I found the answers to some of our questions as to WHY don't they get a damn clue pretty interesting. I am trying to find the radio link to the interview as I think it's more explanatory than this NY Times list. If I find it, I'll edit and bring it to you.
Just a couple of observations throughout my lifetime about the southern strategy as it were:
I remember in the 70's when we had an influx of immigration from south east Asia, etc. Our government was offering immigrants 2% business loans. Especially in regions like the Gulf Coast where the shrimping and fishing industries were well populated. I grew up in a fishing village in my Pacific NW, so know quite a bit about who gets what and why. It didn't take but a decade to see who took over the Convenience stores, all those immigrants who got 2% business loans and their own inside financing that we US born citizens just could never have a chance at.
I always found that so damn unfair. Where was our government in helping it's own citizens who have earned the right, regardless of racial background with their 2% business loans? That wasn't right. And it cut out many of the established fishermen and their future progeny from advancing their businesses. They couldn't compete any longer, couldn't buy good new boats or much needed gear, yet someone coming in from Asia could just take over that fleet? White or black, our US borns were cut off. These are generations of families who have fed into the government through taxation all their lives, whose families are the foundations of our country. Now they're having seen little return but a bust of their environment, a bust of their livelihoods, a bust of their way of life before the government interfered. To be honest, it was because of this that I voted the one and only time for a republican. I was sick of the Democrat's free for all but us attitude just so we'd be the good guys.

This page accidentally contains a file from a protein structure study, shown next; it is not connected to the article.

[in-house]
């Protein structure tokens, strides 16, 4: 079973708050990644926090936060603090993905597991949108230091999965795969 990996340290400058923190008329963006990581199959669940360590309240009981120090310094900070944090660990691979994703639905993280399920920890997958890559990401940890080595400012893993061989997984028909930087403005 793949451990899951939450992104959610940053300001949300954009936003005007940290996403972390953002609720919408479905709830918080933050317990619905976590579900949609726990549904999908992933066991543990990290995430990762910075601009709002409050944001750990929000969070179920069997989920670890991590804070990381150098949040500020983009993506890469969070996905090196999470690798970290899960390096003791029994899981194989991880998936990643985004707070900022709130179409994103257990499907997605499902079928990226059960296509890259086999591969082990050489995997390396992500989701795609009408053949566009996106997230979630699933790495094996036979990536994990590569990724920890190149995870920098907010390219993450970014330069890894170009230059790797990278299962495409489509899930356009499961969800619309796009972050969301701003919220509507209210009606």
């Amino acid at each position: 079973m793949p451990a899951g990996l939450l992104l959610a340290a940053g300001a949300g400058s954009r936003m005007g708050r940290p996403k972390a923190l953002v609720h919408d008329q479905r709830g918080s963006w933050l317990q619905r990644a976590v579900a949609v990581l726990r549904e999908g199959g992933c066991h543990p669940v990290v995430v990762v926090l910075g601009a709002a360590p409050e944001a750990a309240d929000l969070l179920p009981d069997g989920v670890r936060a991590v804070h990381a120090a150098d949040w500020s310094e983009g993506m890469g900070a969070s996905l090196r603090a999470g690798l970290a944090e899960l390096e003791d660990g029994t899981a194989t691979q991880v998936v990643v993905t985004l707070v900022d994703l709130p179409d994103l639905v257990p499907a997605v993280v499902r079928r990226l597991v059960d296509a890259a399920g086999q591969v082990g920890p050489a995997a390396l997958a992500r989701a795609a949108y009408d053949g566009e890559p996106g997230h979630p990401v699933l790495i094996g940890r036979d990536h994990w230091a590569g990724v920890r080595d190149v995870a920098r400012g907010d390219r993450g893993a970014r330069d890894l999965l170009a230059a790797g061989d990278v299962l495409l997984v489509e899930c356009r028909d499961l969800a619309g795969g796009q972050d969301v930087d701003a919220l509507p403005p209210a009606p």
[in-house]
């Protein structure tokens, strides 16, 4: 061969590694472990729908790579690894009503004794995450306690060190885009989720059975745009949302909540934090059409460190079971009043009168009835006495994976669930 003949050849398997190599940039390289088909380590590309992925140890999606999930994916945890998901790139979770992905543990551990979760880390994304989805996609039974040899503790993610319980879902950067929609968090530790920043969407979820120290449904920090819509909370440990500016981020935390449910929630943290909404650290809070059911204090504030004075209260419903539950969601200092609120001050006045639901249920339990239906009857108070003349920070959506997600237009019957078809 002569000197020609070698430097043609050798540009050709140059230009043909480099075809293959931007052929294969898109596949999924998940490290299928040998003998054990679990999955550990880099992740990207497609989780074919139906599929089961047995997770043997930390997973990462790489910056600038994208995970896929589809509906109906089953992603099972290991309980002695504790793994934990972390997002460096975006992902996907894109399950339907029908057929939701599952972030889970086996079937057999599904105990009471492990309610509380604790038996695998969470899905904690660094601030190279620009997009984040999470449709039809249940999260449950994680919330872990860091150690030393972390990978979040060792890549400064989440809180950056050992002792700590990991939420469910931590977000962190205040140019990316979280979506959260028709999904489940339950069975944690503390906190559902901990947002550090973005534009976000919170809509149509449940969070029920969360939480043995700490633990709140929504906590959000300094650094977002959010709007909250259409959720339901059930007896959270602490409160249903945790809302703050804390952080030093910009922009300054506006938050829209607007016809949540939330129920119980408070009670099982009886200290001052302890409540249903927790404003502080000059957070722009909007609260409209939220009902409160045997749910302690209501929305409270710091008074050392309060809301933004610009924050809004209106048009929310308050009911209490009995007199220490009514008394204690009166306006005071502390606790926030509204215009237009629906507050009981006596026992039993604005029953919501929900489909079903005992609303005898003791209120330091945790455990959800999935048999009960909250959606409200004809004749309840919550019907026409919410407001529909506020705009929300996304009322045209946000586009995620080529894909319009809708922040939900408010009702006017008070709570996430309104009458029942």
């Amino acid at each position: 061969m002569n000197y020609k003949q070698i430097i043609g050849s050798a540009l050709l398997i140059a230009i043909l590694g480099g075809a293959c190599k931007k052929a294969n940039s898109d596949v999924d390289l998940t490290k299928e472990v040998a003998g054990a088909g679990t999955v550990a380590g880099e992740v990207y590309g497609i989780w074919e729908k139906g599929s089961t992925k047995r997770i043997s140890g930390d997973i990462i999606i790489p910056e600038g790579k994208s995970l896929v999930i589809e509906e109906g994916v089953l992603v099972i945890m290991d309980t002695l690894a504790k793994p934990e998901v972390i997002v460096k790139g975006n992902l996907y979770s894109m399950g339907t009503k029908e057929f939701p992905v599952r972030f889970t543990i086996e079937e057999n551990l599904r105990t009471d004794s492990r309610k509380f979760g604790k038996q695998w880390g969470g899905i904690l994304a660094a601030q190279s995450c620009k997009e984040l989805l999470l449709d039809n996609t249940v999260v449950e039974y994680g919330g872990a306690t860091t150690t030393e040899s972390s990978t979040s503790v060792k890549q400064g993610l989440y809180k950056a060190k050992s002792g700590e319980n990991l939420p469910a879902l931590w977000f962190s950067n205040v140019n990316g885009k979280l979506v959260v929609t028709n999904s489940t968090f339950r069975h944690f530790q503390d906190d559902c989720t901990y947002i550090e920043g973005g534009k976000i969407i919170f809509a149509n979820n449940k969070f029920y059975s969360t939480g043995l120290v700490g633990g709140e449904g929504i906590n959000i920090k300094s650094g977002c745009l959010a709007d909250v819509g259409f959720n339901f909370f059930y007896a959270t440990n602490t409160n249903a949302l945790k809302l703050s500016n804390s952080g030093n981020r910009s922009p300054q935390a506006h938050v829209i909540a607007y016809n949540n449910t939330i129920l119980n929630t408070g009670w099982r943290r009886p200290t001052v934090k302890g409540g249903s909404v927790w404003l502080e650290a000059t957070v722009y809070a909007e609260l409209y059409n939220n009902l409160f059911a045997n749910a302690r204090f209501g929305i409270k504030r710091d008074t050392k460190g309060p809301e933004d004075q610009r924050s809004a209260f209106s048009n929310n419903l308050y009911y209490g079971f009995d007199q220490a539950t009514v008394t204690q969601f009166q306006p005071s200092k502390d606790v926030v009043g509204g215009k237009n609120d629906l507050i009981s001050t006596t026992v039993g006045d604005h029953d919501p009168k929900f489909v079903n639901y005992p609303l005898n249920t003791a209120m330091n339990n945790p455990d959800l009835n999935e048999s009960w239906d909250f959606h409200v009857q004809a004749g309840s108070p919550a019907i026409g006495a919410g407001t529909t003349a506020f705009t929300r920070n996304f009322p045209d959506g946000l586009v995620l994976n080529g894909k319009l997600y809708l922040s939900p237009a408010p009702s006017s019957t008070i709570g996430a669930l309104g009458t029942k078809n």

Butt, let's not just blame the government, we know some big ass corporate names behind the destruction of the south and we know there's always been an agenda to keep us divided. That's how they conquer. That is how they strip our democracy.
As many of you know, I culturally came from First nations ancestry as well as European. I am a DoAR, even. I love all good people fairly easy. I'm a hugging kind of gal. I am genuine this way. I have friends of all colors, races, religions. I find I am lucky in that I am diverse.
This author's attempt at this isn't that it's a new revelation by a long shot. I think we all know the root causes, religion, race, "I've got mine, now you've got mine too ideology."
Before we ever chant death to fellow Americans ever again, can we really just change this? How do we make it a fair game for all? That isn't right what has happened to these people in the south.
In my mind, it's going to be far better for all of us if we figure out a way to help southerners rise out of their poverty, rise out of their ignorance, rather than brow-beat them into believing their only shot at righting this ship is to kill liberals. I don't believe they're all racists just because their south. I do get the idea they think blacks got a shot when they did not, so maybe aren't racists but hate the unfairness that it comes out resembling racism.
From this election, what I have learned is I don't like this divide, I don't like this chatter of hatred, and mistrust of each other. I don't see it has to be a winner takes all. Other than there will always be a divide of religious interference into our beds and bodies that will never be tolerated again, does it really have to come down to these where there is no compromise to be had?
I'd enjoy your 2 cents!
There is some interesting reading here. I'm ordering the book today.